|República de Honduras|
|Flag||Coat of Arms|
|Government||Democratic constitutional republic|
|President||Juan Orlando Hernández|
|Area||43,278 sq mi|
|GDP per capita||$3,009 (2005)|
Honduras is a country in Central America, and one of the poorest countries in the Western Hemisphere . Its most recently elected leader was ousted in a coup. 
Honduras is located roughly in the middle of Central America, sharing borders with El Salvador, Guatemala, and Nicaragua; its water boundaries are the Caribbean Sea and the Golfo de Fonseca, an arm of the Pacific Ocean.
- Area: 112,090 km2. (43,278 sq. mi.); slightly larger than Virginia.
- Cities: Tegucigalpa (capitol; pop. 1,150,000); San Pedro Sula (800,000-900,000).
- Terrain: Mountainous.
- Climate: Tropical to subtropical, depending on elevation.
About 90% of the population is mestizo. There also are small minorities of European, African, Asian, Arab, and indigenous Indian descent. Most Hondurans are Roman Catholic, but Protestant churches are growing in number. While Spanish is the predominant language, some English is spoken along the northern coast and is prevalent on the Caribbean Bay Islands. Several indigenous Indian languages and Garífuna (a mixture of Afro-indigenous languages) are also spoken. The restored Mayan ruins near the Guatemalan border in Copan reflect the great Mayan culture that flourished there for hundreds of years until the early 9th century. Columbus landed at mainland Honduras (Trujillo) in 1502, and named the area "Honduras" (meaning "depths") for the deep water off the coast. Spaniard Hernando Cortes arrived in 1524.
- Population (2006 est.): 7.3 million.
- Growth rate (2006 est.): 2.16%.
- Ethnic groups: 90% mestizo (mixed Indian and European); others of European, Arab, African, or Asian ancestry; and indigenous Indians.
- Religions: Roman Catholic, Protestant minority.
- Language: Spanish.
- Education (2003): Years compulsory—6. Attendance—88% overall, 31% at junior high level. Literacy—76.2%.
- Health: Infant mortality rate—29.64/1,000. Life expectancy—66.2 yrs.
- Work force: Services—42.2%; natural resources/agriculture—35.9%; manufacturing—16.3%; construction/housing—5.6%.
The 1982 constitution provides for a strong executive, a unicameral National Congress, and a judiciary appointed by the National Congress. The president is directly elected to a 4-year term by popular vote. The Congress also serves a 4-year term; congressional seats are assigned the parties' candidates in proportion to the number of votes each party receives in the various departments. The judiciary includes a Supreme Court of Justice (one president and 14 magistrates chosen by Congress for a seven-year term), courts of appeal, and several courts of original jurisdiction—such as labor, tax, and criminal courts. For administrative purposes, Honduras is divided into 18 departments, with municipal officials selected for 4-year terms.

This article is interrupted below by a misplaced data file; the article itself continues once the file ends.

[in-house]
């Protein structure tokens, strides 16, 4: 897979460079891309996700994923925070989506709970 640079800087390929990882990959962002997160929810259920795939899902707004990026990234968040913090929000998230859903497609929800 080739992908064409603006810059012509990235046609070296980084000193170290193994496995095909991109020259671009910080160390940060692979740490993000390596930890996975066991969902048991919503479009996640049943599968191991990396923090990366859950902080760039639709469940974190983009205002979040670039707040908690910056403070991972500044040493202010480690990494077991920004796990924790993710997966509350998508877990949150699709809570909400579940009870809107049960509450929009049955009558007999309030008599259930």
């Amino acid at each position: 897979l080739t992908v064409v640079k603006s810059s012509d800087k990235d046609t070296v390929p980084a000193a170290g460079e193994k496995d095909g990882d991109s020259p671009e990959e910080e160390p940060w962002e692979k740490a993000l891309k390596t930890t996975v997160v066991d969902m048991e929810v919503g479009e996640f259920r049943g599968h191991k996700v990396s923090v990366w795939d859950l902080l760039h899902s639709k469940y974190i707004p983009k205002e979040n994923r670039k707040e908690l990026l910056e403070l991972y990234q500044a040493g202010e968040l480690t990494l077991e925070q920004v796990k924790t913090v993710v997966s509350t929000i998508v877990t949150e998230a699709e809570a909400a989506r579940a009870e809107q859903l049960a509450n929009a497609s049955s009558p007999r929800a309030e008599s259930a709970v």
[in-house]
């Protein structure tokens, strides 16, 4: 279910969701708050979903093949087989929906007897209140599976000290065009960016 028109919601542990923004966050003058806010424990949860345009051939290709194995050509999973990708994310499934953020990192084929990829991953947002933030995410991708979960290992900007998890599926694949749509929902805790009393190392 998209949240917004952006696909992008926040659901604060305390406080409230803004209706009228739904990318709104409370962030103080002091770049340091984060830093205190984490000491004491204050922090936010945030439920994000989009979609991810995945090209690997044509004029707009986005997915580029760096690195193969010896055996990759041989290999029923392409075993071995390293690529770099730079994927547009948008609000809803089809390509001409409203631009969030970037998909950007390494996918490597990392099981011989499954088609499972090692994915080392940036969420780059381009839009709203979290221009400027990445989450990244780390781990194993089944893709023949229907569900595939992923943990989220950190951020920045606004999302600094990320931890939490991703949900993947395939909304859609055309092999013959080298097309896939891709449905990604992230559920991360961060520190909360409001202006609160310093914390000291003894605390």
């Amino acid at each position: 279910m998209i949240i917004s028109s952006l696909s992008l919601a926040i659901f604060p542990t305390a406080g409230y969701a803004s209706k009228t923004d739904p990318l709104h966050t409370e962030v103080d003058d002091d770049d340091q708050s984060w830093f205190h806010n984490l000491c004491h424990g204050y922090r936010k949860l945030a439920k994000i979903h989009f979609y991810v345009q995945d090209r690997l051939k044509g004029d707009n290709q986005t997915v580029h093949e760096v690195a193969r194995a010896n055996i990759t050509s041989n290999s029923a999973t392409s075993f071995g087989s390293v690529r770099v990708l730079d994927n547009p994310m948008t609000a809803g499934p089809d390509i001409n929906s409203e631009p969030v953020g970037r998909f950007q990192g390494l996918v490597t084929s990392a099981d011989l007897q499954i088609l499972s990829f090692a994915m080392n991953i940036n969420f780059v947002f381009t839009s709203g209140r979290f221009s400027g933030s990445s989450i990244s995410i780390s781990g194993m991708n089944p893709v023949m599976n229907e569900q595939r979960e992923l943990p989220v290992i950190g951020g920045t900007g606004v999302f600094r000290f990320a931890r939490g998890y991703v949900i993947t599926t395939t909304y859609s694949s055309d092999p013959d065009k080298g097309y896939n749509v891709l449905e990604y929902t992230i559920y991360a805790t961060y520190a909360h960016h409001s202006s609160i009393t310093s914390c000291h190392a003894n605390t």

Reinforced by the media and several political watchdog organizations, concerted efforts to protect human rights and civil liberties continued. Organized labor now represents approximately 8% of the work force and its economic and political influence has declined. Honduras held its seventh consecutive democratic elections in 2005 to elect a new president, unicameral Congress, and mayors. For the first time, as a result of the newly reformed Electoral Law, voters were able to vote for individual members of Congress, with photos of each candidate on the ballot, rather than party lists. For the electoral period 2006-2010, 31 women were elected to Congress; 27 of them chose women as their alternates for a total of 58 women in the legislature, an unprecedented number in the political history of the country.
The two major parties are the slightly left-of-center Liberal Party and the slightly-right-of-center National Party. The three much smaller registered parties—the Christian Democratic Party, the Innovation and National Unity Party, and the Democratic Unification Party—hold a few seats each in the Congress, but have never come close to winning the presidency.
Principal Government Officials
- President—Juan Orlando Hernández
- Vice president—María Antonieta de Bográn
- Minister of Foreign Relations—Milton Jimenez Puerto